CORE’s nearly $479 million worth of sold listings eclipsed its $293.6 million worth of exclusives.
Olshan Realty’s Donna Olshan said the under-$2-million segment is the strong price point as well. “That’s where the velocity is and where the majority of deals are for all the firms,” she said. “Everyone likes high-end, but you’ve got to do it all.”
In the current “normal” market, skilled brokers have to bring buyers and sellers together, said Modlin. “All of a sudden when there’s uncertainty in the world and global markets slow … there’s a more limited pool of buyers, increased supply and a market adjustment.”
The pricing puzzle
No matter the price point, the brokerage community’s rallying cry this year is pricing.
With the global economy and interest rates rising (albeit only slightly), buyers are simply not willing to overpay.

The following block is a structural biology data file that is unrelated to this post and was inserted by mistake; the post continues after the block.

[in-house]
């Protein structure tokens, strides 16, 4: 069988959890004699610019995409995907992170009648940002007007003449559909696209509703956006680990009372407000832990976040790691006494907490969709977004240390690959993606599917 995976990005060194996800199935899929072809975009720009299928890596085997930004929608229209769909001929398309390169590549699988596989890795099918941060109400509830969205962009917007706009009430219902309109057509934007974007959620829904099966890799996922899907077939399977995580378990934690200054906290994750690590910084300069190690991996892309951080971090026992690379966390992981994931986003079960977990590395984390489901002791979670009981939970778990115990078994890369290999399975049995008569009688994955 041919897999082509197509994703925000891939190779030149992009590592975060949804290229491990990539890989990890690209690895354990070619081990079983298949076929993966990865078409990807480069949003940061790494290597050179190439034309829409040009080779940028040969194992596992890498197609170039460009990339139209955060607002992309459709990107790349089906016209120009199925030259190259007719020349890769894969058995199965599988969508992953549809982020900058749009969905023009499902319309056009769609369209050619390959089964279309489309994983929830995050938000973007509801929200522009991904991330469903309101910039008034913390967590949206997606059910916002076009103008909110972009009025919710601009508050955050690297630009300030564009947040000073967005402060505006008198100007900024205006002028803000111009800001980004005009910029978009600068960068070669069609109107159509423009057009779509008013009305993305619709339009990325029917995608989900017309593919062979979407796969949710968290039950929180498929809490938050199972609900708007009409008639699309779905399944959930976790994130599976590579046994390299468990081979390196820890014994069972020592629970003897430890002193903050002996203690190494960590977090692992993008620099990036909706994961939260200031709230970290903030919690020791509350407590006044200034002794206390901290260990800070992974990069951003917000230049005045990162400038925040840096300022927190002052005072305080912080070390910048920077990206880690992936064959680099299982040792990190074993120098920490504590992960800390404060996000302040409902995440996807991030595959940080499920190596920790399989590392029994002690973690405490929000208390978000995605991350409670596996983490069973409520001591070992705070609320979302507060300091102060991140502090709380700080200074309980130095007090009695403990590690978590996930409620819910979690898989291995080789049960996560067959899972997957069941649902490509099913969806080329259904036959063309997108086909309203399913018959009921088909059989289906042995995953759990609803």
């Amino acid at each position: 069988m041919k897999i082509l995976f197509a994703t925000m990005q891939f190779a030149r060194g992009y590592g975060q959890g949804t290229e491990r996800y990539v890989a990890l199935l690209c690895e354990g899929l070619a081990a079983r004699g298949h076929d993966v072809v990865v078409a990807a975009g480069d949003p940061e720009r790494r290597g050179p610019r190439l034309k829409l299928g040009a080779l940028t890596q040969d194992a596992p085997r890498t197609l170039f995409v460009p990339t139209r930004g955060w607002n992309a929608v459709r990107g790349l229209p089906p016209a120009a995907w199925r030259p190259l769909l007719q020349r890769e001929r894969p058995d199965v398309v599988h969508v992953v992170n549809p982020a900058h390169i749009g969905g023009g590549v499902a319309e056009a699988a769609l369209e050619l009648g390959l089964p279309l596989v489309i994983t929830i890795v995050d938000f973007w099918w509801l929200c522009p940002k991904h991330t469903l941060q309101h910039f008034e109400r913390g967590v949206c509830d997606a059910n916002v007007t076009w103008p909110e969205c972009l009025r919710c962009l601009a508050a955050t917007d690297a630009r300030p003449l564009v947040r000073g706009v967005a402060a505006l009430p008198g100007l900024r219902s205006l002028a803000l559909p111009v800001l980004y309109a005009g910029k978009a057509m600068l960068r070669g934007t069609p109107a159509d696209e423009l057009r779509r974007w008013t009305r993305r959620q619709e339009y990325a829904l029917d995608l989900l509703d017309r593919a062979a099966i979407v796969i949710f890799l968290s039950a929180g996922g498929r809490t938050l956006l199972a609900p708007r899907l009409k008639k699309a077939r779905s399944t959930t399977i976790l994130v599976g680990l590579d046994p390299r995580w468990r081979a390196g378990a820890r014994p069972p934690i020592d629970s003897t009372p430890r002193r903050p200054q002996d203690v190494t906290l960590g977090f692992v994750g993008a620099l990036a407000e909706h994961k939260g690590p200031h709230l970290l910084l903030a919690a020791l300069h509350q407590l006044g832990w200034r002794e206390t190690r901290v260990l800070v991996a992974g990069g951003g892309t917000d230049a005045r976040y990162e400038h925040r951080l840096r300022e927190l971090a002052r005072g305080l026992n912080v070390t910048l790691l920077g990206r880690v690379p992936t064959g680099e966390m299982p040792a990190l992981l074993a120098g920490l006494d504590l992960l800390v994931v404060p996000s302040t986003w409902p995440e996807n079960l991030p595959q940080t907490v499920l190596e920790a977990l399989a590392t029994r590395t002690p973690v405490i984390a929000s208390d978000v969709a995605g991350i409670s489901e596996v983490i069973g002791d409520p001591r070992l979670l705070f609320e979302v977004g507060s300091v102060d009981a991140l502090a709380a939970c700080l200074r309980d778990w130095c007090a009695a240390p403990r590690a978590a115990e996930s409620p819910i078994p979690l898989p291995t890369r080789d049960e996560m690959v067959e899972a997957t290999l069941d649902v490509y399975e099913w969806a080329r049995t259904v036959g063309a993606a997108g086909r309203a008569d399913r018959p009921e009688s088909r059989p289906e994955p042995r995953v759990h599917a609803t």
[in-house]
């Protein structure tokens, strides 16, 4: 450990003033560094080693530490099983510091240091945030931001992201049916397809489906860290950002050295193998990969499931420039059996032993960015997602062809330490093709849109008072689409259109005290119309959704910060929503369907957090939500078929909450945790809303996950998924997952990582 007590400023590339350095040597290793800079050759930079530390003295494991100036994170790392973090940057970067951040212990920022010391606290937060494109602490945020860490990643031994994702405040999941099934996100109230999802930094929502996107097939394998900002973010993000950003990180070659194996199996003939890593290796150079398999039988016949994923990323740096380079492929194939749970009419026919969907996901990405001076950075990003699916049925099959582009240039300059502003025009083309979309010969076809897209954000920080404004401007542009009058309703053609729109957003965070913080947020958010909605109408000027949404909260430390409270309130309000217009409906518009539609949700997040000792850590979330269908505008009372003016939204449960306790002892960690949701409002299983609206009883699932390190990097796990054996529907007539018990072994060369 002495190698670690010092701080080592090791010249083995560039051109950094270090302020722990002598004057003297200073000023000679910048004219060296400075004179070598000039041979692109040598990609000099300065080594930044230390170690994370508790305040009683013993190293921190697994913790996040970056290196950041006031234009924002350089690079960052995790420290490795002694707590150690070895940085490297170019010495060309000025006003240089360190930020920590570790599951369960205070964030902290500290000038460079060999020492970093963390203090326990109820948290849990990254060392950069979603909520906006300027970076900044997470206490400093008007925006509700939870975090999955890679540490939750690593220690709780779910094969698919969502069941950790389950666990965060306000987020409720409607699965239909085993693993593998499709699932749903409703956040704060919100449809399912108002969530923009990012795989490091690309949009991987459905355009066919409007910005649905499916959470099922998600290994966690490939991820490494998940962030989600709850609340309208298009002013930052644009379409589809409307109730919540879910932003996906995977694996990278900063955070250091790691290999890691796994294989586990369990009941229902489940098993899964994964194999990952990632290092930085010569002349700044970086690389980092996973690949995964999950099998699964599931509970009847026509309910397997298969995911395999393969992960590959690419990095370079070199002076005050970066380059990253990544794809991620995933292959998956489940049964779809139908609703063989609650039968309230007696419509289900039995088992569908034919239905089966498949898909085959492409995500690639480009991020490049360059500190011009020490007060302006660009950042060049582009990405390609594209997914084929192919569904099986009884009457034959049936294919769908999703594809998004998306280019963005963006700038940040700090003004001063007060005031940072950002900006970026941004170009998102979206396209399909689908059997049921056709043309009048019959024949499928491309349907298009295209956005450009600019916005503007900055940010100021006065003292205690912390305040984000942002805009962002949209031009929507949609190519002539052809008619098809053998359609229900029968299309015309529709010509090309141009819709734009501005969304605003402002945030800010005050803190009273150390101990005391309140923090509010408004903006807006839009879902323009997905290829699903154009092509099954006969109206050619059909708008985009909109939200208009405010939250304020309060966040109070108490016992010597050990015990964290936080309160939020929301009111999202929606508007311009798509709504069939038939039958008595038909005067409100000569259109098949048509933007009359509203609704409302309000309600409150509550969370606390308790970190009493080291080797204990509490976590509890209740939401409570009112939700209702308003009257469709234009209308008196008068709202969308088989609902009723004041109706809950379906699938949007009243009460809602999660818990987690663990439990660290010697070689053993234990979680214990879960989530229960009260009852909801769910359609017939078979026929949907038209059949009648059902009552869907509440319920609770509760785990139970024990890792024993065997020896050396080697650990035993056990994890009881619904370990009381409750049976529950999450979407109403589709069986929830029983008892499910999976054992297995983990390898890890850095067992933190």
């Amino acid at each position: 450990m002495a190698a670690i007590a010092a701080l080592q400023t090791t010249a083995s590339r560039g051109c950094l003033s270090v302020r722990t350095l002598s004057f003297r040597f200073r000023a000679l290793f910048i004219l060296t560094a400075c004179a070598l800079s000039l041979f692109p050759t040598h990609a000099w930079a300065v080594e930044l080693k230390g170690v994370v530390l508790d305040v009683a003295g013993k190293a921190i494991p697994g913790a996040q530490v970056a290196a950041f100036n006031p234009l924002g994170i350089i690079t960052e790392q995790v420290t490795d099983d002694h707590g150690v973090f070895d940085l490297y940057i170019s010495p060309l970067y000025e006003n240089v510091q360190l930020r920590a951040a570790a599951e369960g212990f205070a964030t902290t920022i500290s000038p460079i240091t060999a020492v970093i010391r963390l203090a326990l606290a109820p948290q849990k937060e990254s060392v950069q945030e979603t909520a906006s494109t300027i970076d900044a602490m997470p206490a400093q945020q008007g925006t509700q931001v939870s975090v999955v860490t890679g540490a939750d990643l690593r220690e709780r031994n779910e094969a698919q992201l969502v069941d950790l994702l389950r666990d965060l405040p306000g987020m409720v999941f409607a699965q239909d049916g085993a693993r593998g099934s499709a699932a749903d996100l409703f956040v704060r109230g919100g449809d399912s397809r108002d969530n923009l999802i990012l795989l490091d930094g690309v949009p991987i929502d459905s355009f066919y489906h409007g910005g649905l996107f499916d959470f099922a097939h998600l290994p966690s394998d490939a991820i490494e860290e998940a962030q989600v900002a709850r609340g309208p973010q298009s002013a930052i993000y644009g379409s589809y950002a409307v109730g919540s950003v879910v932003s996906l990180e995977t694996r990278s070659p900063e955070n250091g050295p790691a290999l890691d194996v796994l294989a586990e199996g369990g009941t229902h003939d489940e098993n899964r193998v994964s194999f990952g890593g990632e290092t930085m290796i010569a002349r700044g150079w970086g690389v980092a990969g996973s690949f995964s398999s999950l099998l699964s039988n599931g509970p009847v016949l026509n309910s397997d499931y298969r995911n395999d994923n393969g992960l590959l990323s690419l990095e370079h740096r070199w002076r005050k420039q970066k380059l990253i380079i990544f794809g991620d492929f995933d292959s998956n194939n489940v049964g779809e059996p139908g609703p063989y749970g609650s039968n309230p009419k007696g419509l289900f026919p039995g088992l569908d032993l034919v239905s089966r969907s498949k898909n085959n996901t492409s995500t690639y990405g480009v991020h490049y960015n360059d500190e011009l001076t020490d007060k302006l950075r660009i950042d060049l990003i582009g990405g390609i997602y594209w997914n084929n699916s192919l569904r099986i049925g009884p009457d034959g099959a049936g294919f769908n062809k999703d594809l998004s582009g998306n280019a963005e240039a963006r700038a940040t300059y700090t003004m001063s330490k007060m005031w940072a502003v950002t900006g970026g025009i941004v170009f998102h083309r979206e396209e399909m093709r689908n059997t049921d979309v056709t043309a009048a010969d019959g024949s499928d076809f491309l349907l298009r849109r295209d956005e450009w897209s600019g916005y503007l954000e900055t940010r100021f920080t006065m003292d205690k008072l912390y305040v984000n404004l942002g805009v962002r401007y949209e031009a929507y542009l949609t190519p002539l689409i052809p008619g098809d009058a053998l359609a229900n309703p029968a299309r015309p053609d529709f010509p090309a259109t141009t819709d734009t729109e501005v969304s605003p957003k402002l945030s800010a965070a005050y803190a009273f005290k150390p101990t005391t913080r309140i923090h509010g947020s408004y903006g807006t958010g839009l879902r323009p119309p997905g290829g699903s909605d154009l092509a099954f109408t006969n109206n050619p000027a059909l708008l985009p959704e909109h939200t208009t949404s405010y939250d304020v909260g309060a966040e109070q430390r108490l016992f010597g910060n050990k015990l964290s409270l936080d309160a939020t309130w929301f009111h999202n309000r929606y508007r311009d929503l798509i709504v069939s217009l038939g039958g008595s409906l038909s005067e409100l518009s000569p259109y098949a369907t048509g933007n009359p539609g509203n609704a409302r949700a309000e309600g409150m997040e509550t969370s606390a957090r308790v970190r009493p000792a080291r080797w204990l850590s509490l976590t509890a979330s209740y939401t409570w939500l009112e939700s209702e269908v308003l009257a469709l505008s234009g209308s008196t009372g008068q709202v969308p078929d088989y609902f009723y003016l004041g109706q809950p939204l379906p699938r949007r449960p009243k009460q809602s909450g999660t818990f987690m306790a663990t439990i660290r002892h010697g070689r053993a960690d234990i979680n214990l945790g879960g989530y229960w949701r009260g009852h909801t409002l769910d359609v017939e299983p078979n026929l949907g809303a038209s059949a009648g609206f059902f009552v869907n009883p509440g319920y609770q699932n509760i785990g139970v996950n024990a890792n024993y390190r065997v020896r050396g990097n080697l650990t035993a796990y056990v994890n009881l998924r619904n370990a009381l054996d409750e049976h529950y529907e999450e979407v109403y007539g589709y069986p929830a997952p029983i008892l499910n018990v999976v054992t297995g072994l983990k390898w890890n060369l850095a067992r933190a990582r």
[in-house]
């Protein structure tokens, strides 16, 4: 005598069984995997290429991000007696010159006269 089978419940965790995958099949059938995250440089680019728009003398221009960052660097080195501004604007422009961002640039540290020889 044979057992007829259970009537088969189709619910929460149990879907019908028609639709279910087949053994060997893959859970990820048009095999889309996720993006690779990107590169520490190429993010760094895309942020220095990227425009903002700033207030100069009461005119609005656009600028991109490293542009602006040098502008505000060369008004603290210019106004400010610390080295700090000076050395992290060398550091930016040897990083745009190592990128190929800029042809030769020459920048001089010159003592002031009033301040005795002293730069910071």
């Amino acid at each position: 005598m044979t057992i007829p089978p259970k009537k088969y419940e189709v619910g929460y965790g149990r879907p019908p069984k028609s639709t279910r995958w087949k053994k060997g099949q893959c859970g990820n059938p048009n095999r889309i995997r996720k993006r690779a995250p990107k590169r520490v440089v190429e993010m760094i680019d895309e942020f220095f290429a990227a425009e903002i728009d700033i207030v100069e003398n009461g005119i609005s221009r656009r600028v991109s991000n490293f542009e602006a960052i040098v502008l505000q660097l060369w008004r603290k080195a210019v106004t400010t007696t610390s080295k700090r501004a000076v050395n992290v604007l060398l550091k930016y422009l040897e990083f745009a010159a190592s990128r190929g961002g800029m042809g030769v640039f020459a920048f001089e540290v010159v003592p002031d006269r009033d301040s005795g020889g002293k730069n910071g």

“It’s fair to say no one has tested how many penthouses you can really sell for $80 million to $100 million,” said Thomas Guss, president of New York Residence, which unloaded $64.2 million worth of listings. “The developer these days who thinks properties will sell out in 18 months is too optimistic. People have a lot of choice.”
Brown Harris Stevens CEO Hall Willkie hit the same note. “Having a listing is one thing, but if you overprice it you don’t have a sale,” he said.
BHS — whose listing volume remained relatively flat this year at $2.24 billion — closed more than $2 billion worth of deals, up from $1.89 billion last year.
Willkie and others said there’s no doubt the market is correcting itself after the breakneck speed of 2013, 2014 and early 2015. He also joked that buyers respond to news of a changing market immediately, while sellers take a while to realize their apartment may be worth $850,000 instead of $1 million. “We laugh and say you want to be broker No. 3 for when the seller gets reasonable,” he said.